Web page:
Roof gutters can be a good idea. Dumping roof runoff right at the foot of the foundation is never a good idea. It creates uneven moisture content one place to another. Even if you underpin a foundation, the failure to correct downspouts will prevent the foundation from performing as well as it should.
The code and common sense dictate that openings in brick veneer be supported by a noncombustible lintel. Expansive soil movement can easily create cracks in arches. If they are left unrepaired, the arches can become und=safe.
When the soil or mulch is piled so high that there is no visible slab clearance, it is an open invitation to termites entering the house unseen. Visible slab clearance makes it harder to gain unseen entry. In most cases, they will build a tunnel that can be seen.
This arch is properly supported by a steel lintel. Even if cracks develop in the arch, the lintel prevents the arch from becoming a safety hazard. Builders habitually claim that arches are self-supporting. This is true for arches that are designed to be self-supporting, but very few residential arches are buttressed well enough to be self-supporting.
Wing-walls were popular in the 1959s and 1960s. They make the house look bigger from the street. When new, they look nice, but over time expansive soil movement makes them not worth the trouble. underpinning can help marginally, but the cost-effective solution is to get rid of them.
Note the wide (1/2 inch) crack in the mortar. Not that the bricks stand on the end instead of flat on a side. This brick arrangement is called “soldier course” because they look like soldiers standing up in a row. The crack in the mortar between the two bricks at the end of a course is common in a soldier course. This is not a reliable indicator of foundation distortion.
A simple way to divert water from a roof gutter downspout onto concrete flatwork where it can flow away from the foundation.
Notice the dark line in the mortar in line with the top of the window. I call this a lintel crack or separation. It is not caused by foundation distoration. Moisture can penetrate to the steel lintel making the steel rust. When steel rusts it expands in volume, at least initially. This results in the mortar being pushed off and away which allows even more rust. This process will continue until the steel lintel deteriorates and eventually will need to be replaced. Typically lintel replacement does not need to be done until the house is 50-years or more old.
The dark horizontal line in the slab is rebar that is exposed. Note that it was placed very close to the edge of the concrete. The rebar should be placed so there more concrete between the rebar and the outside edge of the grade beam. Had proper concrete cover been provided, less moisture would have penetrated to the rebar. Instead, the swelling of the steel has pushed what little cover was provided off of the grade beam.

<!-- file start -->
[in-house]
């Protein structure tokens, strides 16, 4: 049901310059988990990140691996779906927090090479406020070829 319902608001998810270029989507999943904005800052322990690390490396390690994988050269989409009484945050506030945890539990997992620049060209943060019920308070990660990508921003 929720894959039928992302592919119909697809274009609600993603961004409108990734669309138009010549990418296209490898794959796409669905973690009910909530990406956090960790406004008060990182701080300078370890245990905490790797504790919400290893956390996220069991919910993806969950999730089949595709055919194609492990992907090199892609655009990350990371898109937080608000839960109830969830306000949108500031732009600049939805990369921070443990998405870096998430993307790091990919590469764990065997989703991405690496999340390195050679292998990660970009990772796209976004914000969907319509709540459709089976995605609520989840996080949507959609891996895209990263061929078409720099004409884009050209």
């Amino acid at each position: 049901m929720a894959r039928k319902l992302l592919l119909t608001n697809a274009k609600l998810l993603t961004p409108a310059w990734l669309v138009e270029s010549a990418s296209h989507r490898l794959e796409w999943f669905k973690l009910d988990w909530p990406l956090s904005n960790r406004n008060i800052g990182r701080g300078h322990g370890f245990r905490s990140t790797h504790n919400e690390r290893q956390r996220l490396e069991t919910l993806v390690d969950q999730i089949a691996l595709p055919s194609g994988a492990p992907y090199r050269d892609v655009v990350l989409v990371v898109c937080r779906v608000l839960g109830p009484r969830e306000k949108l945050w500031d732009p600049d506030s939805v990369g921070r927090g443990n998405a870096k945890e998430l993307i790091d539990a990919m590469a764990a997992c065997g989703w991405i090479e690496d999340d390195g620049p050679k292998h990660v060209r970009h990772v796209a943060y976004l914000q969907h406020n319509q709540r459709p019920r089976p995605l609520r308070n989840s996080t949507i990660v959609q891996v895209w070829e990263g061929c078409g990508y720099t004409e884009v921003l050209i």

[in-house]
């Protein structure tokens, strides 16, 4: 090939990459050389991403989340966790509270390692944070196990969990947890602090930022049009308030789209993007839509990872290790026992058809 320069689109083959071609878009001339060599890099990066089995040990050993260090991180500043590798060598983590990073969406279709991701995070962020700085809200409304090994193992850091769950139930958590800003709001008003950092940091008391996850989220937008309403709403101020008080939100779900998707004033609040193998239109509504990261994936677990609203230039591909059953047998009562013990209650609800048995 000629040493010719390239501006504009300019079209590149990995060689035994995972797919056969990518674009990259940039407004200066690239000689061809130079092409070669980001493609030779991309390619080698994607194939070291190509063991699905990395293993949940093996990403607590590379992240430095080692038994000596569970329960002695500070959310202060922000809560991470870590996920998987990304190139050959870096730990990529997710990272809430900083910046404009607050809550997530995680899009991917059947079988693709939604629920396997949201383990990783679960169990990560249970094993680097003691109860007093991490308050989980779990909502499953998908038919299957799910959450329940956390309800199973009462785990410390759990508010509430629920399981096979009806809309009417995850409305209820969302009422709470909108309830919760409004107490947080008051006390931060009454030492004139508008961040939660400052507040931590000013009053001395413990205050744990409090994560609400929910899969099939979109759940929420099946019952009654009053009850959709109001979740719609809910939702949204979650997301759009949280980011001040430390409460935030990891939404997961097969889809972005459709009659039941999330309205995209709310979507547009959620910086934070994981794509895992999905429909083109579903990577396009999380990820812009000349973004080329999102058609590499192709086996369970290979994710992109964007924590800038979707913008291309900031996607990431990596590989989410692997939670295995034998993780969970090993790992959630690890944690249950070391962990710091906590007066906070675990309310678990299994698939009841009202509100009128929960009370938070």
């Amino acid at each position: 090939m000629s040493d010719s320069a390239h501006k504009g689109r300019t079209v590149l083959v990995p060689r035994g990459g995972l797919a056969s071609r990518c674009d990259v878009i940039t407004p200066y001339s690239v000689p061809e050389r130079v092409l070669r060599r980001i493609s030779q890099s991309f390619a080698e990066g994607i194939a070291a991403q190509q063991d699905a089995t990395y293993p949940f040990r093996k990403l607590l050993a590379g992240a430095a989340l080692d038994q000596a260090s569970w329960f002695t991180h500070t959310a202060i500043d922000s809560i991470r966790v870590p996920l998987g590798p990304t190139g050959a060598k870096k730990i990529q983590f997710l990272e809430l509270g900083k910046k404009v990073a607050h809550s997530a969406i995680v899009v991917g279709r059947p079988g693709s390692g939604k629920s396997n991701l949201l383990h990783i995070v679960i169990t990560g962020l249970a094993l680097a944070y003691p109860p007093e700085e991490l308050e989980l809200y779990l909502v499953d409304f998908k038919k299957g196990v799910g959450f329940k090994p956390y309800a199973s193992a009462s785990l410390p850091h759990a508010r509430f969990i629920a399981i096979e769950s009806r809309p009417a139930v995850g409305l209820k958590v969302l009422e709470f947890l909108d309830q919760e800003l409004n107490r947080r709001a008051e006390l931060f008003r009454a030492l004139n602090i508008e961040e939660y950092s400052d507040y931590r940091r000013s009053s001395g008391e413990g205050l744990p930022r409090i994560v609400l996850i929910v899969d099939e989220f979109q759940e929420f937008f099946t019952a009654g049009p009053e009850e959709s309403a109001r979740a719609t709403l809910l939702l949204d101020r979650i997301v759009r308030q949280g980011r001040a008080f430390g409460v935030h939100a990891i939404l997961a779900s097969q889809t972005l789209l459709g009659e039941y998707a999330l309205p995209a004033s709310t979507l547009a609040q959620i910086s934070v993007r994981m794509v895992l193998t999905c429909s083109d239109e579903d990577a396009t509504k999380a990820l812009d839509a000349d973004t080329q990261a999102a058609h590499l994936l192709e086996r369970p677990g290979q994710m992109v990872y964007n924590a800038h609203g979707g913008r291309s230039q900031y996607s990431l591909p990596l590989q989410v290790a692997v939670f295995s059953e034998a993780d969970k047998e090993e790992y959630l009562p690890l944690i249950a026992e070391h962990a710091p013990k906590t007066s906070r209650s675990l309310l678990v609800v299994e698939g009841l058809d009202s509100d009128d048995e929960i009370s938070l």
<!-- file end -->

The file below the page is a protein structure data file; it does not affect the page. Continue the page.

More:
This is where a corner or wedge crack got bad enough that the corner/wedge fell off. This can be repaired, but the repair may have to be repeated. Corner/wedge cracks are common. They are not a sign of poor performance. They are caused by the brick veneer expanding as it absorbs moisture out of the air. The bricks grow as they absorb moisture because clay is one of their ingredients.
Note the visible verbiage in the blue box: improve structural stability of your home up to 87%. As a Texas Professional Engineer, I can honestly say I have no idea what this means.
Another corner that has fallen off leaving brick at the left virtually hanging in the air.
Notice the water puddles scattered around the slab surface. The puddles are in low spots. You will see this on every new slab exposed to rain.
I call this a stress mark. Foundation distortion is not a likely cause. It is more likely caused by poor nailing of the drywall or shrinkage of the wood frame.
Diagonal cracks/stress marks are normally caused by foundation distortion, especially if they are downstairs. Upstairs such cracks may be due to framing issues and not due to foundation distortion.
The door frame has pulled apart. If this is downstairs, the cause is almost certainly foundation distortion.
This is a Myerland house that has been lifted several feet to make future flooding less likely. This is a very expensive project. Lifting a house sitting on a concrete foundation can run between $250,000 to $350,000. Notice how shallow the grade beam appears to be.
The forms and corners have been set and the red select fill has been delivered. The red soil is a select fill. Builders use this to raise the elevation of the slab. Every area has rules concerning the height of building foundations. The idea is that the surface of the slab must be a certain height above a specified flood plain so as to minimize the chances that the house will flood. Fill material is used for the simple reason that soil is cheaper than concrete.
In some cases, the geotechnical engineer may specify in the soil report that if the fill material meets certain specifications, the design parameters can be used that allow for a less expensive design.
Observe how the floor tile has lifted off the floor. Homeowners usually consider this a sign of foundation failure. In actuality, it is caused by the way the tile was installed.